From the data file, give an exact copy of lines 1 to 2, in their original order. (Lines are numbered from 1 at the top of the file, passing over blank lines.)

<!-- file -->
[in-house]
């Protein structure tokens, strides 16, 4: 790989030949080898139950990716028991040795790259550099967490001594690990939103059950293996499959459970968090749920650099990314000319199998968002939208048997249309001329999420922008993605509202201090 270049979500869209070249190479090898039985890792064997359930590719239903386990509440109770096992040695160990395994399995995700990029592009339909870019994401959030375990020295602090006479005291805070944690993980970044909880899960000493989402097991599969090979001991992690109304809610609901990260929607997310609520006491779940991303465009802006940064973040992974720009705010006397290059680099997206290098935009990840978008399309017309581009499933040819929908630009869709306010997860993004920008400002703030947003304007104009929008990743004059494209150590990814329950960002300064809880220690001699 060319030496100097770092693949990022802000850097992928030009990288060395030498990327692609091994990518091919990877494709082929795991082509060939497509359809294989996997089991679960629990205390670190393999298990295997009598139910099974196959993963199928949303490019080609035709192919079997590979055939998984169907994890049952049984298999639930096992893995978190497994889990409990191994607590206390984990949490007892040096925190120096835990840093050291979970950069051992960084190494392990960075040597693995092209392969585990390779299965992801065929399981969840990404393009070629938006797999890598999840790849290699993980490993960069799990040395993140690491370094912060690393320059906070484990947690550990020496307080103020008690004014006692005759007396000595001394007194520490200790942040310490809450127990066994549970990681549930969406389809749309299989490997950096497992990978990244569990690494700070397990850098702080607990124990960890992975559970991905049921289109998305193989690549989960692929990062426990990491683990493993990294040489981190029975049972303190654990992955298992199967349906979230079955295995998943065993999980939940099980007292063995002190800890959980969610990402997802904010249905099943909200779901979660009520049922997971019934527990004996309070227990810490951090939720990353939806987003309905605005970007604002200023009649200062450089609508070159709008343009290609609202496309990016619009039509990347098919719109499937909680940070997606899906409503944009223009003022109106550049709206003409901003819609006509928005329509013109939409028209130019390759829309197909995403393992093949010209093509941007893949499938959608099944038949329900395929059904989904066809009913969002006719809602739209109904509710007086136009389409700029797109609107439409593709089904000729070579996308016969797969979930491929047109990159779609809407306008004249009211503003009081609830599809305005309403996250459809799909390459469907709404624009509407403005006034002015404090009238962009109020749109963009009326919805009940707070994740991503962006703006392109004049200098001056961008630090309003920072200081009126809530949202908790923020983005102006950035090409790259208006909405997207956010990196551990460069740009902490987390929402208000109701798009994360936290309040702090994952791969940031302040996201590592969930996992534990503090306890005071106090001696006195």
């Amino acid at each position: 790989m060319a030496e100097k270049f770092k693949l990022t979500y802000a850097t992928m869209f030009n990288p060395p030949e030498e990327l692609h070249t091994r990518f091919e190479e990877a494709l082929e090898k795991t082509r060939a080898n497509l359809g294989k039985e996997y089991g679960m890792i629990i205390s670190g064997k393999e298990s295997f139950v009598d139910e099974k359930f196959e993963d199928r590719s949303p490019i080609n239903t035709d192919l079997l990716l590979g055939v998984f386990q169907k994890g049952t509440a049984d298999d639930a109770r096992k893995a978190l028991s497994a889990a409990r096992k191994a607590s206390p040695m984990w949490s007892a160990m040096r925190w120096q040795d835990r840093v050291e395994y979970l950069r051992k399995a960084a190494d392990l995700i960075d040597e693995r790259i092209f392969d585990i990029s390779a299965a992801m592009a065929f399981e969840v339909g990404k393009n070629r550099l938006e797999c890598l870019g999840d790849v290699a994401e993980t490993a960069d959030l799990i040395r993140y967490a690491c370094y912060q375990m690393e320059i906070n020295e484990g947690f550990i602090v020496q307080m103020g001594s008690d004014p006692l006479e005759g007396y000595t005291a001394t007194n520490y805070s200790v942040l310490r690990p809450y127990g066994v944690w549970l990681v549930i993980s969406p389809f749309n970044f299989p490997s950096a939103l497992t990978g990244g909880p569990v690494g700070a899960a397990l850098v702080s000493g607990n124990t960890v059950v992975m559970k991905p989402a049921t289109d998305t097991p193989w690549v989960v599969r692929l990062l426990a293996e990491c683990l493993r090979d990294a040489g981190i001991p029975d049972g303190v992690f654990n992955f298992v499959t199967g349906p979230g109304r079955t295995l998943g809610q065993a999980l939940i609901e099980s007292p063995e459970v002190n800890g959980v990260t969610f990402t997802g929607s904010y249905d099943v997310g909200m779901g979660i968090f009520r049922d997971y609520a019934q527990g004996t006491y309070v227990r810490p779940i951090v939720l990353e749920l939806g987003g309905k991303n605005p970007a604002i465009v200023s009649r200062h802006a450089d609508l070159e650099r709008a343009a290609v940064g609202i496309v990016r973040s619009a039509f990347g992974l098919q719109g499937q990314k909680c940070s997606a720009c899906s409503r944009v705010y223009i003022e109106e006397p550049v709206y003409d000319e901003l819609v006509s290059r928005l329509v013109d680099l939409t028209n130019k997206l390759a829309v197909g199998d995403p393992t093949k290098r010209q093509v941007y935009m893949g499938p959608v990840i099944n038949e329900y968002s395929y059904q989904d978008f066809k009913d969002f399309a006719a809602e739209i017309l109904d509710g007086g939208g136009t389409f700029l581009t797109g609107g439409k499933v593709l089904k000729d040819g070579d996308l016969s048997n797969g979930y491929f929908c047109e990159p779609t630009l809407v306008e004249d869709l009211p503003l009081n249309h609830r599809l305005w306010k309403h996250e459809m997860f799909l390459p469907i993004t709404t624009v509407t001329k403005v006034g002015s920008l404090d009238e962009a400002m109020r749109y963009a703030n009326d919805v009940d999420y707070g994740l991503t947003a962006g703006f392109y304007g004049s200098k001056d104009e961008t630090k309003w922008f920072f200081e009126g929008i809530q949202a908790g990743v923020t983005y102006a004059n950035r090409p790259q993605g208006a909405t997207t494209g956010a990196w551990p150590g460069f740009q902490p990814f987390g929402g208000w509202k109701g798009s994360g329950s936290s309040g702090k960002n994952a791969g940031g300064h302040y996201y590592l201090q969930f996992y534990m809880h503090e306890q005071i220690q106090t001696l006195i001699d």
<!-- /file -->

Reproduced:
[in-house]
């Protein structure tokens, strides 16, 4: 790989030949080898139950990716028991040795790259550099967490001594690990939103059950293996499959459970968090749920650099990314000319199998968002939208048997249309001329999420922008993605509202201090 270049979500869209070249190479090898039985890792064997359930590719239903386990509440109770096992040695160990395994399995995700990029592009339909870019994401959030375990020295602090006479005291805070944690993980970044909880899960000493989402097991599969090979001991992690109304809610609901990260929607997310609520006491779940991303465009802006940064973040992974720009705010006397290059680099997206290098935009990840978008399309017309581009499933040819929908630009869709306010997860993004920008400002703030947003304007104009929008990743004059494209150590990814329950960002300064809880220690001699 060319030496100097770092693949990022802000850097992928030009990288060395030498990327692609091994990518091919990877494709082929795991082509060939497509359809294989996997089991679960629990205390670190393999298990295997009598139910099974196959993963199928949303490019080609035709192919079997590979055939998984169907994890049952049984298999639930096992893995978190497994889990409990191994607590206390984990949490007892040096925190120096835990840093050291979970950069051992960084190494392990960075040597693995092209392969585990390779299965992801065929399981969840990404393009070629938006797999890598999840790849290699993980490993960069799990040395993140690491370094912060690393320059906070484990947690550990020496307080103020008690004014006692005759007396000595001394007194520490200790942040310490809450127990066994549970990681549930969406389809749309299989490997950096497992990978990244569990690494700070397990850098702080607990124990960890992975559970991905049921289109998305193989690549989960692929990062426990990491683990493993990294040489981190029975049972303190654990992955298992199967349906979230079955295995998943065993999980939940099980007292063995002190800890959980969610990402997802904010249905099943909200779901979660009520049922997971019934527990004996309070227990810490951090939720990353939806987003309905605005970007604002200023009649200062450089609508070159709008343009290609609202496309990016619009039509990347098919719109499937909680940070997606899906409503944009223009003022109106550049709206003409901003819609006509928005329509013109939409028209130019390759829309197909995403393992093949010209093509941007893949499938959608099944038949329900395929059904989904066809009913969002006719809602739209109904509710007086136009389409700029797109609107439409593709089904000729070579996308016969797969979930491929047109990159779609809407306008004249009211503003009081609830599809305005309403996250459809799909390459469907709404624009509407403005006034002015404090009238962009109020749109963009009326919805009940707070994740991503962006703006392109004049200098001056961008630090309003920072200081009126809530949202908790923020983005102006950035090409790259208006909405997207956010990196551990460069740009902490987390929402208000109701798009994360936290309040702090994952791969940031302040996201590592969930996992534990503090306890005071106090001696006195």